• Chronic Crisis. The company suffers through any lingering effects of acute crisis, e.g., physical restoration, legal action, or public activism. The media will be focusing on blame and responsibility.
  • The resolution stage. The crisis no longer impairs the organisation’s operations or directly impacts the public. The risk at this stage is that the crisis remains latent, with the potential to strike again to even more devastating effects. Teams will also seek to learn what went wrong, conducting after-action reviews and reports.

Step 3: Develop your crisis management plan objectives

Understanding the crisis management stages matters, because it’s during the pre-crisis stage that you’ll undertake the bulk of your crisis management planning. In other words, you’ll be putting in place the processes and procedures to deal with the effects of disruptive incidents. So, what should go into the resulting crisis management plan?

Well, the short answer is it depends. Specifically, your crisis management plan hinges on the answer to a couple of questions:

  • What are your goals?
  • What are your risk factors?

Moreover, before committing pen to paper on your crisis management plan, you need to have a firm grasp of performance objectives. What would constitute success? What are the KPIs you’ll be tracking?

Step 4: Perform a vulnerability audit before drafting the crisis management plan

If you can’t answer those questions immediately, that’s ok. Some of the responses will depend on the results of your vulnerability audit.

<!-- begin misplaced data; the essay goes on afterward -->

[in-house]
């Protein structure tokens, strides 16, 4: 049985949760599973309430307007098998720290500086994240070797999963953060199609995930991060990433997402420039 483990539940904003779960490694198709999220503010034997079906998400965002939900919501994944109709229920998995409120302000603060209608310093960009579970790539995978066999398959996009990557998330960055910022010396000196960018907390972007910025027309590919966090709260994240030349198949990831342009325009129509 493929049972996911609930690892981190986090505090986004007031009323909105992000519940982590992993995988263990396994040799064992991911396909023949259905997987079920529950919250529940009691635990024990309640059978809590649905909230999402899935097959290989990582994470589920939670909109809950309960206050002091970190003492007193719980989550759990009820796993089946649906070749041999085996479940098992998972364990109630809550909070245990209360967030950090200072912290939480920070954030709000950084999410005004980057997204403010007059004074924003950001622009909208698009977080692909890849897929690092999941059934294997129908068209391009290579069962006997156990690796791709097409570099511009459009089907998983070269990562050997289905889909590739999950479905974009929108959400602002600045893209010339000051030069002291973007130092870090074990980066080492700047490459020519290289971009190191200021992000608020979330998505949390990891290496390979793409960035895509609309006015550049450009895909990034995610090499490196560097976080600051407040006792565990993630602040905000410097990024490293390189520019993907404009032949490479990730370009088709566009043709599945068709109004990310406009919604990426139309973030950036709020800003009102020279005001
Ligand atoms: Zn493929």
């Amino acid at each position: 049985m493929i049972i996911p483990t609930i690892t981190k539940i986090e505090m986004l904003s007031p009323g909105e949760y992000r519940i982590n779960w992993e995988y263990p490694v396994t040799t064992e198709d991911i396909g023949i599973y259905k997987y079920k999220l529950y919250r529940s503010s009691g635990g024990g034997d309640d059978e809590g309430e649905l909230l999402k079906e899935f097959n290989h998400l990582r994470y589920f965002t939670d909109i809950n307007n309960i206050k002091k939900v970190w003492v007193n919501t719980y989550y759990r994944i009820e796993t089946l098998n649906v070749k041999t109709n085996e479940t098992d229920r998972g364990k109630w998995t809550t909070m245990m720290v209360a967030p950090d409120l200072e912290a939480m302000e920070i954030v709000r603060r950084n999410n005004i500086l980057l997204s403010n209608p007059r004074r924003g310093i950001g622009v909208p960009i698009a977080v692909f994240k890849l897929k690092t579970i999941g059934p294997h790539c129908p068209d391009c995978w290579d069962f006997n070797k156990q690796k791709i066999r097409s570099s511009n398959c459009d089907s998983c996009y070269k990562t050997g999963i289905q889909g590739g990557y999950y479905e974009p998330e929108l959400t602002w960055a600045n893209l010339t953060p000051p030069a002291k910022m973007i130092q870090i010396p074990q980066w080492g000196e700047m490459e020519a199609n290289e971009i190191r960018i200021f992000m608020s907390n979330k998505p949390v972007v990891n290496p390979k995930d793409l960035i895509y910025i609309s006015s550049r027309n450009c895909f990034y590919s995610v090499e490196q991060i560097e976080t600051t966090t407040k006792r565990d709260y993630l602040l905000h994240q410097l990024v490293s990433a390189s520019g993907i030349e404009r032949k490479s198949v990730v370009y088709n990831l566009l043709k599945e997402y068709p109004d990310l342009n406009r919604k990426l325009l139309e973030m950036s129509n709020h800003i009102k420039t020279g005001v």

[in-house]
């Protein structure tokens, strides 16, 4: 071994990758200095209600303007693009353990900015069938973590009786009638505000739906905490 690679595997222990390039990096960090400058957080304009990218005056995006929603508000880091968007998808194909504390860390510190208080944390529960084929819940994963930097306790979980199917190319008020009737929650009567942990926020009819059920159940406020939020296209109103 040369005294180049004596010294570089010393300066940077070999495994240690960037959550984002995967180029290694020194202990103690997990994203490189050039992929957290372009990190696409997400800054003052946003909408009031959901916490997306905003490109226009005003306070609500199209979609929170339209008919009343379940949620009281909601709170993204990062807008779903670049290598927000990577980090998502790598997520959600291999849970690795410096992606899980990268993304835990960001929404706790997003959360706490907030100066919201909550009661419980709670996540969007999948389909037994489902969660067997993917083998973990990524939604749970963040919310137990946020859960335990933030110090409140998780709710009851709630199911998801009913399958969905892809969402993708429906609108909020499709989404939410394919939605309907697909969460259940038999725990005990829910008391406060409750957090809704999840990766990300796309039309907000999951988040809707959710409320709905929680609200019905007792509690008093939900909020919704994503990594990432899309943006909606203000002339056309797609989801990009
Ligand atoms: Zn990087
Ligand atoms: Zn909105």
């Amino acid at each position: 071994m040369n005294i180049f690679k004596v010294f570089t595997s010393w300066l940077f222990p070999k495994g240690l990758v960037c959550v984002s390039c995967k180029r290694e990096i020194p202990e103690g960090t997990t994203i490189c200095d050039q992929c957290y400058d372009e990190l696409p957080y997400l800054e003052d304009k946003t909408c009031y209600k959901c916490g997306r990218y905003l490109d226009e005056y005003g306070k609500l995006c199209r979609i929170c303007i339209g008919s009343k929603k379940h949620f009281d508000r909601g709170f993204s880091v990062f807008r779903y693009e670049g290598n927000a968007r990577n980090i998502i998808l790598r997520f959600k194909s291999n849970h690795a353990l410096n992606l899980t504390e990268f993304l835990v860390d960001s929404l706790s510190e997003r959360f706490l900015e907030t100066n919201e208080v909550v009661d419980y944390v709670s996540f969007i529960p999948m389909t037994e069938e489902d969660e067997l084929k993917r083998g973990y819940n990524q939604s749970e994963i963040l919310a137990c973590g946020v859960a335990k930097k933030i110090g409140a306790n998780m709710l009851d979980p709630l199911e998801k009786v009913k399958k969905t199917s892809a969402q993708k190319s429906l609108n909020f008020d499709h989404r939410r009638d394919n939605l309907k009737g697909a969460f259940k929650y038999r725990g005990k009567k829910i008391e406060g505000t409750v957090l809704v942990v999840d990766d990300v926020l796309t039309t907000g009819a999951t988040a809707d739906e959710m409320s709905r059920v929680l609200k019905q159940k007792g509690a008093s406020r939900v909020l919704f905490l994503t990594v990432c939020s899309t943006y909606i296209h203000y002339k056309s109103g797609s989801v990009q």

The vulnerability audit is a multi-disciplinary risk assessment you’ll undertake to determine areas of operational weakness and come up with solutions to the areas. The purpose of the audit is to uncover current and potential threats in a variety of forms:

  • Those arising from normal operations
  • Those most common in your industry
  • Unexpected external events

Another objective of the risk assessment is to develop a list of potential crises and to rank them in order of likelihood of occurring and associated costs of dealing with the impact. If you’re building a new (or re-evaluating an old) crisis management plan after the conclusion of a crisis, use the crisis post-mortem to inform your risk assessment.

After coming up with a list of objectives and likeliest crisis scenarios, you can proceed with drafting the crisis management plan proper. The plan itself will have to be flexible enough to adapt to multiple situations. In other words, think about creating modules, rather than adopting a one-size fits all approach.